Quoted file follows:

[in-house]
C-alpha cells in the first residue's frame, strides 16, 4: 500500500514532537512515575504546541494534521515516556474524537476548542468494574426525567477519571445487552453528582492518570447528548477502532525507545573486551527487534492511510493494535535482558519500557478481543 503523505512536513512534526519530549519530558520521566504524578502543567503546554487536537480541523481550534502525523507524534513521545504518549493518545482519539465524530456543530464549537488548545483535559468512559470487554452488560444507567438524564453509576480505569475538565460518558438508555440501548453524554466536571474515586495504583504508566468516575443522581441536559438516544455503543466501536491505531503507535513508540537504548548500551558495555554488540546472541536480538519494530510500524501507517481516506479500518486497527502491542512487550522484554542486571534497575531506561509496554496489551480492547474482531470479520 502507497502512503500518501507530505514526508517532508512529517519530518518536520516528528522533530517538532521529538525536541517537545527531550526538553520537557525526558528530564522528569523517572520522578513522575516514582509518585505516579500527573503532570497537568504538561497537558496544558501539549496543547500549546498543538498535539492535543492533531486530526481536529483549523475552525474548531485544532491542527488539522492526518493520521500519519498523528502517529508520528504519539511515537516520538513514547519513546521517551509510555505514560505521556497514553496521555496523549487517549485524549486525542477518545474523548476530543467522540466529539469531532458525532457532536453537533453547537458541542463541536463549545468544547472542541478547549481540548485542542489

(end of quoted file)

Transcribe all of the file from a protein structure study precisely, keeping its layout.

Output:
[in-house]
C-alpha cells in the first residue's frame, strides 16, 4: 500500500514532537512515575504546541494534521515516556474524537476548542468494574426525567477519571445487552453528582492518570447528548477502532525507545573486551527487534492511510493494535535482558519500557478481543 503523505512536513512534526519530549519530558520521566504524578502543567503546554487536537480541523481550534502525523507524534513521545504518549493518545482519539465524530456543530464549537488548545483535559468512559470487554452488560444507567438524564453509576480505569475538565460518558438508555440501548453524554466536571474515586495504583504508566468516575443522581441536559438516544455503543466501536491505531503507535513508540537504548548500551558495555554488540546472541536480538519494530510500524501507517481516506479500518486497527502491542512487550522484554542486571534497575531506561509496554496489551480492547474482531470479520 502507497502512503500518501507530505514526508517532508512529517519530518518536520516528528522533530517538532521529538525536541517537545527531550526538553520537557525526558528530564522528569523517572520522578513522575516514582509518585505516579500527573503532570497537568504538561497537558496544558501539549496543547500549546498543538498535539492535543492533531486530526481536529483549523475552525474548531485544532491542527488539522492526518493520521500519519498523528502517529508520528504519539511515537516520538513514547519513546521517551509510555505514560505521556497514553496521555496523549487517549485524549486525542477518545474523548476530543467522540466529539469531532458525532457532536453537533453547537458541542463541536463549545468544547472542541478547549481540548485542542489